Musings On Markets
There are just a couple of hours left in 2011 in NY and it is already the new calendar year in many parts of the world. 3. The ten-yr treasury connection which began the year at 3.29% ended the year at 1.87%, the very first time it has ended a yr at below 2% within the last 50 years. The drop in the rates also made US treasuries one of the better investments for the entire year, season connection returning 16 with the ten.04% for the entire year; the price gratitude component accounted for 12.75%. Ironic, don’t you think?
After all, this was the entire year of the fantastic S&P downgrade of the US sovereign rating which I discussed on my summer vacation in August. Are lower rates of interest very good news? I don’t think so and I submitted on the idea earlier this year. Yr A lot for last!
What does all this tell us about next calendar year? It attacks me that the quantities are sending discordant text messages. The money and revenue flows indicate a recovery, at least in corporate income, the treasury bond market is awfully pessimistic about future development and the stock market vacillates between euphoria and despair. I must say I do not know what next calendar year provides, but I am ready to produce a guess. I apologize for both US-centric and macro nature of this post but I am starting on my annual data upgrade this week.
- Consider buck cost averaging
- Pay your quarterly approximated taxes online
- Modeling Income Statement
- Long term capital gratitude
- Compound Interest > Simple Interest
- Strong brand images with intellectual property that people protect
During that evaluation, I am looking at how equities have shifted globally and world-wide trends in both valuation multiples (PE, Price to book, EV/EBITDA etc.), and corporate finance factors (dividends, debt ratios, comes back on equity/capital). I’ll have a more detailed post after I am done but I look forward to learning considerably more from the figures than from hearing expert prognostications. So, happy New Year! I wish you, your families as well as your loved ones the very best for the year ahead! Be healthy and happy!
Just ask historians. From rates below zero significantly less than this past year, inflation across the developed world has risen in recent months toward central bank or investment company targets, generally driven with an increasing essential oil price. And if history is any guide, bond markets had better beware. Paul Schmelzing, a visiting scholar at the Bank of England from Harvard University, has researched 800 many years of the bond market’s history and says the most relevant parallel with today’s environment is with the late 1960s under U.S.
President Richard Nixon. AMERICA was growing from a prolonged amount of low inflation, the working jobs market was tightening and a new pro-business president experienced raised objectives of fiscal enlargement. It was a bruising time for bond investors. February 1 – Financial Times (Eric Platt): “Trading volumes of US corporate debt hit an archive level on Tuesday.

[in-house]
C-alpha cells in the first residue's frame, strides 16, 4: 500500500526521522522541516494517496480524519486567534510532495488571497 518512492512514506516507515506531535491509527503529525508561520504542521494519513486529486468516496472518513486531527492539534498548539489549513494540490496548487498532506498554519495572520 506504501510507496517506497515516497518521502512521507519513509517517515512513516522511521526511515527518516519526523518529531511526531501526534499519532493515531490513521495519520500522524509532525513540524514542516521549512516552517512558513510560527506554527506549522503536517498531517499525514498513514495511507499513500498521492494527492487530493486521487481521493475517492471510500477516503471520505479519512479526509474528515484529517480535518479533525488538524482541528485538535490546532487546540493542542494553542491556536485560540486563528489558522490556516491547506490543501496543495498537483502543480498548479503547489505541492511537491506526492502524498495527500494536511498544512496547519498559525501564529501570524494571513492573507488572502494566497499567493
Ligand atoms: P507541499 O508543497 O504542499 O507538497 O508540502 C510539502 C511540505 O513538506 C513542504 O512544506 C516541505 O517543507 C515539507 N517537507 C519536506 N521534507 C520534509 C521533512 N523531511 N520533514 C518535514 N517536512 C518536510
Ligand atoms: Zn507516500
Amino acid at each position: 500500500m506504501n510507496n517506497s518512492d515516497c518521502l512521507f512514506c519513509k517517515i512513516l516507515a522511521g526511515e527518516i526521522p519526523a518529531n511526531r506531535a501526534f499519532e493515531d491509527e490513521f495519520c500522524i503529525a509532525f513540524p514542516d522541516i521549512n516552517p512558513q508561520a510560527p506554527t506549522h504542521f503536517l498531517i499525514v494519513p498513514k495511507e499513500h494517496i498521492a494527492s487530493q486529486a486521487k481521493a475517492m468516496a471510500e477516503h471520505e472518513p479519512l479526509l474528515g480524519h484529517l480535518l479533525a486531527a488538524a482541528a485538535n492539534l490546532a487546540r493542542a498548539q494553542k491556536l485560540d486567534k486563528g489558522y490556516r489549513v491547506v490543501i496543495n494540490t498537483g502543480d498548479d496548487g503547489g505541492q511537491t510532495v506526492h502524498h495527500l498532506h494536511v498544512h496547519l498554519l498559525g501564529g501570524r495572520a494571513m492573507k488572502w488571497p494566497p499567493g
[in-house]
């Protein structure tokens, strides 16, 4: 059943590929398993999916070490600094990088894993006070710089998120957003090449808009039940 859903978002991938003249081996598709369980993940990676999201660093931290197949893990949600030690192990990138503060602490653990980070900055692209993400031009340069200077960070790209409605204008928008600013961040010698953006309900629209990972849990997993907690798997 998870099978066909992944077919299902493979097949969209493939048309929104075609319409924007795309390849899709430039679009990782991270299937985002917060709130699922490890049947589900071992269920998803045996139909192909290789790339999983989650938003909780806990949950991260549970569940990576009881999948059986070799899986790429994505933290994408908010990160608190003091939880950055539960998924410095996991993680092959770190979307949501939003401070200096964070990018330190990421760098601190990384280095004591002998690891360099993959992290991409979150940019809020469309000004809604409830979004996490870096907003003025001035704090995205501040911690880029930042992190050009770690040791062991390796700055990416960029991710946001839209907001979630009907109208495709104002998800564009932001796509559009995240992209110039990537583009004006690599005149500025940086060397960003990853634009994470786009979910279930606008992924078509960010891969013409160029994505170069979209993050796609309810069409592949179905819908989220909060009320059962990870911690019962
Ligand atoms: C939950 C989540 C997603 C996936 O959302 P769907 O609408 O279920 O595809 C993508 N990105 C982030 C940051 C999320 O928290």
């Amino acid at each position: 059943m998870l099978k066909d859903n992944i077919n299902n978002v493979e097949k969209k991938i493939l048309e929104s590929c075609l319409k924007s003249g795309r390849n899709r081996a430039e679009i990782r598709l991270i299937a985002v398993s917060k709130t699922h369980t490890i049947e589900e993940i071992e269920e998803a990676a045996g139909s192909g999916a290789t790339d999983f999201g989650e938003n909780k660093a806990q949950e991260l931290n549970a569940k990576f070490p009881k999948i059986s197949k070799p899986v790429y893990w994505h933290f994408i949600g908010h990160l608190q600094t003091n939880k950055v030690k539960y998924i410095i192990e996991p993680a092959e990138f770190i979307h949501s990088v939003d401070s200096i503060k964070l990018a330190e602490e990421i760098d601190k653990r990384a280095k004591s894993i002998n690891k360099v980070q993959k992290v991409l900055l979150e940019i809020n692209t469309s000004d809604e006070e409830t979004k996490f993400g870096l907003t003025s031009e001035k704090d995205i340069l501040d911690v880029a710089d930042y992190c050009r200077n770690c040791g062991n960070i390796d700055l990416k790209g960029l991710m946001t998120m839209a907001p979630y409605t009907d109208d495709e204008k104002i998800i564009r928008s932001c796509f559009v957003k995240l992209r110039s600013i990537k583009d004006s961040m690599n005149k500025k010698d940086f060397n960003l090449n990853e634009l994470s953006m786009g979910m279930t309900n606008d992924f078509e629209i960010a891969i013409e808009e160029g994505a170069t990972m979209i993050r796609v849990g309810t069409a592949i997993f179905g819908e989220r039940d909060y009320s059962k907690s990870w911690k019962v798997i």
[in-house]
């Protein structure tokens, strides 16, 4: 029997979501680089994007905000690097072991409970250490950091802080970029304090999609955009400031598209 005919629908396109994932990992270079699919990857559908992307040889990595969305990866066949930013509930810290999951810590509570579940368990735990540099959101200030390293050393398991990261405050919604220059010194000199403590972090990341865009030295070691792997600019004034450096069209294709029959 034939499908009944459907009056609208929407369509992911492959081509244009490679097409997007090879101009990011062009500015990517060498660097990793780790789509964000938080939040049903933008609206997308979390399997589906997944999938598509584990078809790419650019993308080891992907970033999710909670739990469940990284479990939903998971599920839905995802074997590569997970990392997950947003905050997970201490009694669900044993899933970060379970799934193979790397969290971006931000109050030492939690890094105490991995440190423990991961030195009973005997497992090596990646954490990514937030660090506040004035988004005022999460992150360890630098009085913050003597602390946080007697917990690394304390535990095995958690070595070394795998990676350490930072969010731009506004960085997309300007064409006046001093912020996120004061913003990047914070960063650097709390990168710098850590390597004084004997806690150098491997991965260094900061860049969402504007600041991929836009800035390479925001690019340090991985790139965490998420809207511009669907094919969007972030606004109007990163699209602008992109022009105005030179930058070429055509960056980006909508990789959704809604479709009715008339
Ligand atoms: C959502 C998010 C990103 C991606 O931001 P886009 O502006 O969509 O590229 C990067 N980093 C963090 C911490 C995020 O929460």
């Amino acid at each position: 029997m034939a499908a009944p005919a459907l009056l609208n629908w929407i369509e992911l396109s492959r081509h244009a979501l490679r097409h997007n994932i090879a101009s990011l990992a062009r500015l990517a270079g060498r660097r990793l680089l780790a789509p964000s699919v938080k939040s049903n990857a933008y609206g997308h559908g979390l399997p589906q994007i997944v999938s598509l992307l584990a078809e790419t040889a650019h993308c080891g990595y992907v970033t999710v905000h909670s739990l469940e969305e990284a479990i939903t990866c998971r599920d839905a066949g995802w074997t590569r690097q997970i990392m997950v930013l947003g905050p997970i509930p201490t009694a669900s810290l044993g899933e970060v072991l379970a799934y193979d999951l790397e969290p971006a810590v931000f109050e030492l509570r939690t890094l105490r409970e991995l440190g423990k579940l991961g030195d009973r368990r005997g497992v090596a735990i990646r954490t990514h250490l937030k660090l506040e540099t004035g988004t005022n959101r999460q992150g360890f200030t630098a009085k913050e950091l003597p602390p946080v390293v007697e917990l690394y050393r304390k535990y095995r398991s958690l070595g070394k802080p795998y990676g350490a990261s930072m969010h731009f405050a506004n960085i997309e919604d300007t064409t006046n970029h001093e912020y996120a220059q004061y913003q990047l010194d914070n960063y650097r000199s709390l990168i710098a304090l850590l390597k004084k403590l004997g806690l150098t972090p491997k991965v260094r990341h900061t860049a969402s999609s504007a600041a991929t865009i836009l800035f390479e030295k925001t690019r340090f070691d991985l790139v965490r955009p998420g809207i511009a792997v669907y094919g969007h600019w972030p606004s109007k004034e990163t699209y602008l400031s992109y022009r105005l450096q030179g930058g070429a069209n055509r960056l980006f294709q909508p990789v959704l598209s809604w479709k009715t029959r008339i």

38bn worth of investment quality, on Tuesday high yield and convertible bonds swapped hands, surpassing a high water market established last March… The surge in trading comes after a close to record month of borrowing by companies through US capital markets. February 2 – Bloomberg (Sho Chandra): “Worker productivity in the U.S.
The measure of employee output each hour increased at a 1.3% annualized rate, after a modified 3.5% rise in the last three a few months… Expenses per worker rose at a 1.7% pace. February 2 – Reuters (Lucia Mutikani): “U.S. January 31 – Reuters (Chuck Mikolajczak): “U.S. February 1 – Bloomberg (Jamie Butters and David Welch): “Toyota… led major carmakers reporting lower U.S.
January, even while an industry attempting for another record season piled on special discounts to keep showrooms active. Deliveries fell about 11% for both Toyota and Fiat Chrysler Automobiles NV. February 1 – Wall Street Journal (Laura Kusisto): “Young Americans is losing self-confidence in their prospects for buying a home, recommending that despite having prices at all-time highs the imagine homeownership is dropping its hold on some. January 31 – Financial Times (Alistair Gray): “An important bankers lobby is pressing the Trump administration to tackle one of the thorniest unsolved problems from the financial meltdown by overhauling both huge businesses that back most US home loans.
Fannie Mae and Freddie Mac would be turning into privately owned utilities with earnings to shareholders depending on regulators under proposals put forward by the Mortgage Bankers Association. January 30 – Bloomberg (Michael McDonald): “U.S. … The 1.9% average reduction reported by the National Association of College and University Business Officers and money supervisor Commonfund…, the entire year finished June 30 for, weighed against an almost 4% gain… in the S&P 500 Index. February 1 – NY Times (Binyamin Appelbaum): “The Federal Reserve is waiting for more info about the Trump administration’s financial plans, just like everyone else.